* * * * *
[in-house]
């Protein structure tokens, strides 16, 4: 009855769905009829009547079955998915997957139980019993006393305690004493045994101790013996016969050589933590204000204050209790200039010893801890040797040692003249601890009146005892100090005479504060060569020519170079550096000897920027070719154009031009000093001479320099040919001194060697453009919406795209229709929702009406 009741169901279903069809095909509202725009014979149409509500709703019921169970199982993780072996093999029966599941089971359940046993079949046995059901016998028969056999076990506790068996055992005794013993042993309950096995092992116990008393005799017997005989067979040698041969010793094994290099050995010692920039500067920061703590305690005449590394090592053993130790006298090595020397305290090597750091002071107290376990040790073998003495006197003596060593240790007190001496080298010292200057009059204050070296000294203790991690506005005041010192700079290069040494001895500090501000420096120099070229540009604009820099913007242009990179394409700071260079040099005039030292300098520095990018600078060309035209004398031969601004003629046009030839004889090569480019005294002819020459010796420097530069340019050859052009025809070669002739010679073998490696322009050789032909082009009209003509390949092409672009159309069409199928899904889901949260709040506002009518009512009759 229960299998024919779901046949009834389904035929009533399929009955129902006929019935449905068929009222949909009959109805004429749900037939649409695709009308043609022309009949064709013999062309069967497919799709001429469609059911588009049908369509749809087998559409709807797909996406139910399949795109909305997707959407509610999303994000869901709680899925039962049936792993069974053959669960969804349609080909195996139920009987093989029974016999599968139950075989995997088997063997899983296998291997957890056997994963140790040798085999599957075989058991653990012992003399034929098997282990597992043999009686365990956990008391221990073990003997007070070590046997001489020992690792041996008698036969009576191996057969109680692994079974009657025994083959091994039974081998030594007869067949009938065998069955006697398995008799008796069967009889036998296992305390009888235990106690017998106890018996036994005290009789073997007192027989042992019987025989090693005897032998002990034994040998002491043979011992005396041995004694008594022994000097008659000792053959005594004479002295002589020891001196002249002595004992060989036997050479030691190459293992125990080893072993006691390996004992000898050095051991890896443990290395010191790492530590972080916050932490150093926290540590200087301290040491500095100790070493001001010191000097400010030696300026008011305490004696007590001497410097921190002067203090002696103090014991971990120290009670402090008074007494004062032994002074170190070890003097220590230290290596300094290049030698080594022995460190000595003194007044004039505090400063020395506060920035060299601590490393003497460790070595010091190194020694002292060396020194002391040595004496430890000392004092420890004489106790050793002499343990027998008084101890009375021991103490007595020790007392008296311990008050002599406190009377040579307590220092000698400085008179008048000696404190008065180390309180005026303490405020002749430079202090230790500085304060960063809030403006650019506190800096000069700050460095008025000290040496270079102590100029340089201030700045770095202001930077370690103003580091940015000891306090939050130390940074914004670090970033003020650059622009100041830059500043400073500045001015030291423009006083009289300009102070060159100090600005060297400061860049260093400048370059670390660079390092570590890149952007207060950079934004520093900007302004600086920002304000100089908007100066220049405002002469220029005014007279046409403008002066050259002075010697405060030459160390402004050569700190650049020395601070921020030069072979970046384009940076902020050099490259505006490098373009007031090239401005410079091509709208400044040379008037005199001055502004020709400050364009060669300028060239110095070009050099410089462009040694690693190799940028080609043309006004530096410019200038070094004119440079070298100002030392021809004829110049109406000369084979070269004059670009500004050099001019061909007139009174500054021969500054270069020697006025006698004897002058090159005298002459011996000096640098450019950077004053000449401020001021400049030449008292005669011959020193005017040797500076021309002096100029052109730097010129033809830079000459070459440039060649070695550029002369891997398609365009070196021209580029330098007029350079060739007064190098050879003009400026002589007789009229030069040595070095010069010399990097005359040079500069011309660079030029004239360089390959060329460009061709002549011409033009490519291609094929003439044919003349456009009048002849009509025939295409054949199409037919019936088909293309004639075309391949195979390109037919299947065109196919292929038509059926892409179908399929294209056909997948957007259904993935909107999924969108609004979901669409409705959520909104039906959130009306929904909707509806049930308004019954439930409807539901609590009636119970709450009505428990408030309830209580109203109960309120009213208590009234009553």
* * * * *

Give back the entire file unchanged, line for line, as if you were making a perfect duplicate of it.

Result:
[in-house]
């Protein structure tokens, strides 16, 4: 009855769905009829009547079955998915997957139980019993006393305690004493045994101790013996016969050589933590204000204050209790200039010893801890040797040692003249601890009146005892100090005479504060060569020519170079550096000897920027070719154009031009000093001479320099040919001194060697453009919406795209229709929702009406 009741169901279903069809095909509202725009014979149409509500709703019921169970199982993780072996093999029966599941089971359940046993079949046995059901016998028969056999076990506790068996055992005794013993042993309950096995092992116990008393005799017997005989067979040698041969010793094994290099050995010692920039500067920061703590305690005449590394090592053993130790006298090595020397305290090597750091002071107290376990040790073998003495006197003596060593240790007190001496080298010292200057009059204050070296000294203790991690506005005041010192700079290069040494001895500090501000420096120099070229540009604009820099913007242009990179394409700071260079040099005039030292300098520095990018600078060309035209004398031969601004003629046009030839004889090569480019005294002819020459010796420097530069340019050859052009025809070669002739010679073998490696322009050789032909082009009209003509390949092409672009159309069409199928899904889901949260709040506002009518009512009759 229960299998024919779901046949009834389904035929009533399929009955129902006929019935449905068929009222949909009959109805004429749900037939649409695709009308043609022309009949064709013999062309069967497919799709001429469609059911588009049908369509749809087998559409709807797909996406139910399949795109909305997707959407509610999303994000869901709680899925039962049936792993069974053959669960969804349609080909195996139920009987093989029974016999599968139950075989995997088997063997899983296998291997957890056997994963140790040798085999599957075989058991653990012992003399034929098997282990597992043999009686365990956990008391221990073990003997007070070590046997001489020992690792041996008698036969009576191996057969109680692994079974009657025994083959091994039974081998030594007869067949009938065998069955006697398995008799008796069967009889036998296992305390009888235990106690017998106890018996036994005290009789073997007192027989042992019987025989090693005897032998002990034994040998002491043979011992005396041995004694008594022994000097008659000792053959005594004479002295002589020891001196002249002595004992060989036997050479030691190459293992125990080893072993006691390996004992000898050095051991890896443990290395010191790492530590972080916050932490150093926290540590200087301290040491500095100790070493001001010191000097400010030696300026008011305490004696007590001497410097921190002067203090002696103090014991971990120290009670402090008074007494004062032994002074170190070890003097220590230290290596300094290049030698080594022995460190000595003194007044004039505090400063020395506060920035060299601590490393003497460790070595010091190194020694002292060396020194002391040595004496430890000392004092420890004489106790050793002499343990027998008084101890009375021991103490007595020790007392008296311990008050002599406190009377040579307590220092000698400085008179008048000696404190008065180390309180005026303490405020002749430079202090230790500085304060960063809030403006650019506190800096000069700050460095008025000290040496270079102590100029340089201030700045770095202001930077370690103003580091940015000891306090939050130390940074914004670090970033003020650059622009100041830059500043400073500045001015030291423009006083009289300009102070060159100090600005060297400061860049260093400048370059670390660079390092570590890149952007207060950079934004520093900007302004600086920002304000100089908007100066220049405002002469220029005014007279046409403008002066050259002075010697405060030459160390402004050569700190650049020395601070921020030069072979970046384009940076902020050099490259505006490098373009007031090239401005410079091509709208400044040379008037005199001055502004020709400050364009060669300028060239110095070009050099410089462009040694690693190799940028080609043309006004530096410019200038070094004119440079070298100002030392021809004829110049109406000369084979070269004059670009500004050099001019061909007139009174500054021969500054270069020697006025006698004897002058090159005298002459011996000096640098450019950077004053000449401020001021400049030449008292005669011959020193005017040797500076021309002096100029052109730097010129033809830079000459070459440039060649070695550029002369891997398609365009070196021209580029330098007029350079060739007064190098050879003009400026002589007789009229030069040595070095010069010399990097005359040079500069011309660079030029004239360089390959060329460009061709002549011409033009490519291609094929003439044919003349456009009048002849009509025939295409054949199409037919019936088909293309004639075309391949195979390109037919299947065109196919292929038509059926892409179908399929294209056909997948957007259904993935909107999924969108609004979901669409409705959520909104039906959130009306929904909707509806049930308004019954439930409807539901609590009636119970709450009505428990408030309830209580109203109960309120009213208590009234009553």